After the departure of singer and songwriter Tim Smith for the band Harm, there were of course some doubts about the future direction of Midlake. Smith’s voice and the harmonies were probably the core of the band.
Worse still was that Midlake had been working on their fourth album for a couple of years when Smith left the cast. The material produced by Smith had to be discarded, and the quartet from Texas had to face the challenge of re-orienting.
Guitarist Eric Pulido now assumes the role of singer — and, the good news is: At no time it does feel like he is trying to sound like Smith. Instead, Midlake has forged a new identity. They sound shrill and more muscular. The sound is complex, atmospheric and bigger, but the beautiful instrumental passages remain.
In moving into the future, it seems as if the band decided to take small pieces of their past and combine them with their new sound.
Antiphon illustrates the way they’ve evolved, with a coarser melancholy, gloom with groundbreaking keyboards, large-scale guitar riffs combined with strong percussion and extremely self-conscious bass lines and grooves — a lot of which we have not heard from Midlake before. At the same time, Antiphon should not only be regarded as a departure from their earlier sound, but as an evolution into a new one. Only on “Aurora Gone” do we get a straight-forward rendition of the sound from their first three albums.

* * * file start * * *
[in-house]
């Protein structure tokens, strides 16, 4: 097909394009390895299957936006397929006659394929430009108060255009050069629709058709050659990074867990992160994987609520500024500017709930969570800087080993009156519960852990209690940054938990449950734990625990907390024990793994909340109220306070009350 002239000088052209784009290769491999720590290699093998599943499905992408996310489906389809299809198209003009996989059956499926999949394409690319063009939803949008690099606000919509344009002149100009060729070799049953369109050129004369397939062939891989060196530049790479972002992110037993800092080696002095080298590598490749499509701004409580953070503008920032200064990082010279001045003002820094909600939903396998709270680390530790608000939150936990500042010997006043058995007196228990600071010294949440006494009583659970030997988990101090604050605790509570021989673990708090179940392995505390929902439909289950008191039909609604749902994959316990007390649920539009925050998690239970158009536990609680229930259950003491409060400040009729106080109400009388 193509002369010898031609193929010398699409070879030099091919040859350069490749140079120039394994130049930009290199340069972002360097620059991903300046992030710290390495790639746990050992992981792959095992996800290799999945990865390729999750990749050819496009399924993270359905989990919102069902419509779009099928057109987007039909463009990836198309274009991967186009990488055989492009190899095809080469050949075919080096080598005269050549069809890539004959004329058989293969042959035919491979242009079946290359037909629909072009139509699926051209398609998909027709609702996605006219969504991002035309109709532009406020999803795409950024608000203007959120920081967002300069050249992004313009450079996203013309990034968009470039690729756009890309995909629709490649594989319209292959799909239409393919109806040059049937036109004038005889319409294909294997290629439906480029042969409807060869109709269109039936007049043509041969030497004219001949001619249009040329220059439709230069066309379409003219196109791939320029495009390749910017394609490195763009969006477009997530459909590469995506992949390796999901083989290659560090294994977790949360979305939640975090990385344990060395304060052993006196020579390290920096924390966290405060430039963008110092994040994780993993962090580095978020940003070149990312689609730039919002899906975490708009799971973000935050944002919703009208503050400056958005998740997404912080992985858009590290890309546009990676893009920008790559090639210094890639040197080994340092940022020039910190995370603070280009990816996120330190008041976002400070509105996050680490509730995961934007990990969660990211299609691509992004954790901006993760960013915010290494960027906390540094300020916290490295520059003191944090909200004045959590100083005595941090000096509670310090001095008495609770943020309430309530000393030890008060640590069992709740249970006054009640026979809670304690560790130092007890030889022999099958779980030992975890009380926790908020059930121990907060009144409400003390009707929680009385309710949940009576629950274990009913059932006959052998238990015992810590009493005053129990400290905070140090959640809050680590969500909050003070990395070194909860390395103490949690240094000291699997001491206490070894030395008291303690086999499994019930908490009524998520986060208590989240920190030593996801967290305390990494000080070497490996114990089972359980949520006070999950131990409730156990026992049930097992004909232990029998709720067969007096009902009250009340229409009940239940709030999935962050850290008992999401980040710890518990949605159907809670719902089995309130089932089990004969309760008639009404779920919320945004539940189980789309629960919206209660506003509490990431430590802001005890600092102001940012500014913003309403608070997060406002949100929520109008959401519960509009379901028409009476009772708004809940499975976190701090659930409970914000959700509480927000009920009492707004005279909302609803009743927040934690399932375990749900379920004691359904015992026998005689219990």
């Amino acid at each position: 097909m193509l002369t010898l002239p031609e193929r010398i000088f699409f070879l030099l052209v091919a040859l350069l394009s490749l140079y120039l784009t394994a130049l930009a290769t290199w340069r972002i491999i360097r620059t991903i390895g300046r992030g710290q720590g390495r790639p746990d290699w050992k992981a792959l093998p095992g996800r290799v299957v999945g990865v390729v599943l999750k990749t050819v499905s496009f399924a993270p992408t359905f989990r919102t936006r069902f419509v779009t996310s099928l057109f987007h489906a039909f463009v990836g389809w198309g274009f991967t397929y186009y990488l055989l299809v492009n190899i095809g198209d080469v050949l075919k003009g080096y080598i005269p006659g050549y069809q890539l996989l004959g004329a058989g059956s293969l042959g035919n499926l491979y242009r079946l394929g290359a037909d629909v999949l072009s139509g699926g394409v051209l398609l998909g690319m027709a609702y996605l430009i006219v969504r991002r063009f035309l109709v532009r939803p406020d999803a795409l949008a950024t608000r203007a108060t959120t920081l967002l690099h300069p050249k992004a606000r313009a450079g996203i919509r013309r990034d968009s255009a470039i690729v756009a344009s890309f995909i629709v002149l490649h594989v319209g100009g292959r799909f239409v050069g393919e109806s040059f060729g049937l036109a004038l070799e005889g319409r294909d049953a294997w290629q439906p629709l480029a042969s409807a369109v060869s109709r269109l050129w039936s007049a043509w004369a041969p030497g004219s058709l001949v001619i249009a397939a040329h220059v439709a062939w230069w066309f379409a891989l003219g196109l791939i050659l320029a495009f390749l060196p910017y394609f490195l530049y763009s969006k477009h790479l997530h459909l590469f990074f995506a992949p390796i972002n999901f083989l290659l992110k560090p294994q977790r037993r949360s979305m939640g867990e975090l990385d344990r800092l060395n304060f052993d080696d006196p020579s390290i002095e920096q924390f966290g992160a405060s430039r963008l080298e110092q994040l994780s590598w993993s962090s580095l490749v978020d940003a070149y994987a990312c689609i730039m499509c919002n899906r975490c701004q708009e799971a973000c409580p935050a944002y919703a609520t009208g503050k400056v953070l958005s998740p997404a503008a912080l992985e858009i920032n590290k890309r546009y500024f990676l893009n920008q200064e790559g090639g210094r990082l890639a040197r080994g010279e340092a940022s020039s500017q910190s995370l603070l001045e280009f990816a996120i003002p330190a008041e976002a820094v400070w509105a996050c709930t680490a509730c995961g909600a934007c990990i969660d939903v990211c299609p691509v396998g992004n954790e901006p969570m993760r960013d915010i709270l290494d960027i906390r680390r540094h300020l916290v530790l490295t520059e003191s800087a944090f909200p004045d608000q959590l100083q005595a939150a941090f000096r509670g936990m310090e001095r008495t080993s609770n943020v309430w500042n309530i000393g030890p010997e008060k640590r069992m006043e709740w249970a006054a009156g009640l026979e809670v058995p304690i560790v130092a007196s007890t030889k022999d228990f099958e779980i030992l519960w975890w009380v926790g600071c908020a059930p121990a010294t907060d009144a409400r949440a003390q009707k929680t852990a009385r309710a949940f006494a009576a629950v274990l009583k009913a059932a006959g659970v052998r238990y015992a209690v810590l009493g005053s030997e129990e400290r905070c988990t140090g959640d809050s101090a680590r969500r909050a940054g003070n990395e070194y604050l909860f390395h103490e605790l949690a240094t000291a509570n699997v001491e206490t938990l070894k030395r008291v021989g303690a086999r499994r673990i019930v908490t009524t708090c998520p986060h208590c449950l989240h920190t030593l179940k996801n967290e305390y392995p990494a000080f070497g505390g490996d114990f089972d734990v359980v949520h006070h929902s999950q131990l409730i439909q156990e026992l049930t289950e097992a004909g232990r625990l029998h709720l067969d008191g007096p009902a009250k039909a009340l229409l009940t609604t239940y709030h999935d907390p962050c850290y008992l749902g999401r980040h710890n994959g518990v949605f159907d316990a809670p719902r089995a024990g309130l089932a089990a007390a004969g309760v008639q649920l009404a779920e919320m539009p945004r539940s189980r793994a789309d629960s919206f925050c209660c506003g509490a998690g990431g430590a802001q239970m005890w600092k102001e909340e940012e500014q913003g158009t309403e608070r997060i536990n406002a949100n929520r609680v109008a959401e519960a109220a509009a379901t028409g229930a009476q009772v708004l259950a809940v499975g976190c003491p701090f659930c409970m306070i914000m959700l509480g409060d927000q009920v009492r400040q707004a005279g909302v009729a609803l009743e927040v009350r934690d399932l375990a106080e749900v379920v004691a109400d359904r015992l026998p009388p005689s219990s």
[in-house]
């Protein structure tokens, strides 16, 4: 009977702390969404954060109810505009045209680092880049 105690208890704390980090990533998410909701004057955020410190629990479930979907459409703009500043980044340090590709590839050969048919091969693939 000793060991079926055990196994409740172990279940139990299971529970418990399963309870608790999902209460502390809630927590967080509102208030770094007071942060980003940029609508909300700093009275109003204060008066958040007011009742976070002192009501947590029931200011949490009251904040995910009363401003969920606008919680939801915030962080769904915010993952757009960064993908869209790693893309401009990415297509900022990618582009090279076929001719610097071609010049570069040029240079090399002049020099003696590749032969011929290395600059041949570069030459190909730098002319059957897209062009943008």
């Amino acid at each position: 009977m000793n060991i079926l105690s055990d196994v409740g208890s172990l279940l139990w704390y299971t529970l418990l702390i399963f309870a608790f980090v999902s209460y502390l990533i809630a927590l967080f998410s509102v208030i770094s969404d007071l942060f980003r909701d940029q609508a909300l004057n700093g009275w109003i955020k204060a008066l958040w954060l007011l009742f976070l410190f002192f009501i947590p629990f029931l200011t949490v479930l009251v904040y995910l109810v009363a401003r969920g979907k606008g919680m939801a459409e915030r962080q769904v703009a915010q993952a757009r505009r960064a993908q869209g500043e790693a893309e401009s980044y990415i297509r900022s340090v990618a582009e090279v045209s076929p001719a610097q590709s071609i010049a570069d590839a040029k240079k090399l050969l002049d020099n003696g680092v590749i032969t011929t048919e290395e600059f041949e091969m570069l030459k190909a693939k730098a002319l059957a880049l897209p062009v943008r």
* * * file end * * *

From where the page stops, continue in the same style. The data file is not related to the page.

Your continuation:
Still, what will decide how this album is received by the fans will be the voice of Eric Pulido. While certainly not as charismatic as Smith, Pulido is bolstered by the songwriting and instrumentation of the pieces. That balances any possible concerns about a “weaker” voice.
Antiphon finds Midlake in a liberated place, no longer having to follow the guidelines of its ex-creative director. Where they might once have felt a little bit like a backing band, they now have a lot more musical scope — and you can really hear the fun they have here. Now it only remains to be seen how the old pieces from Midlake will be performed live, because the gap between old and new stuff is quite large.
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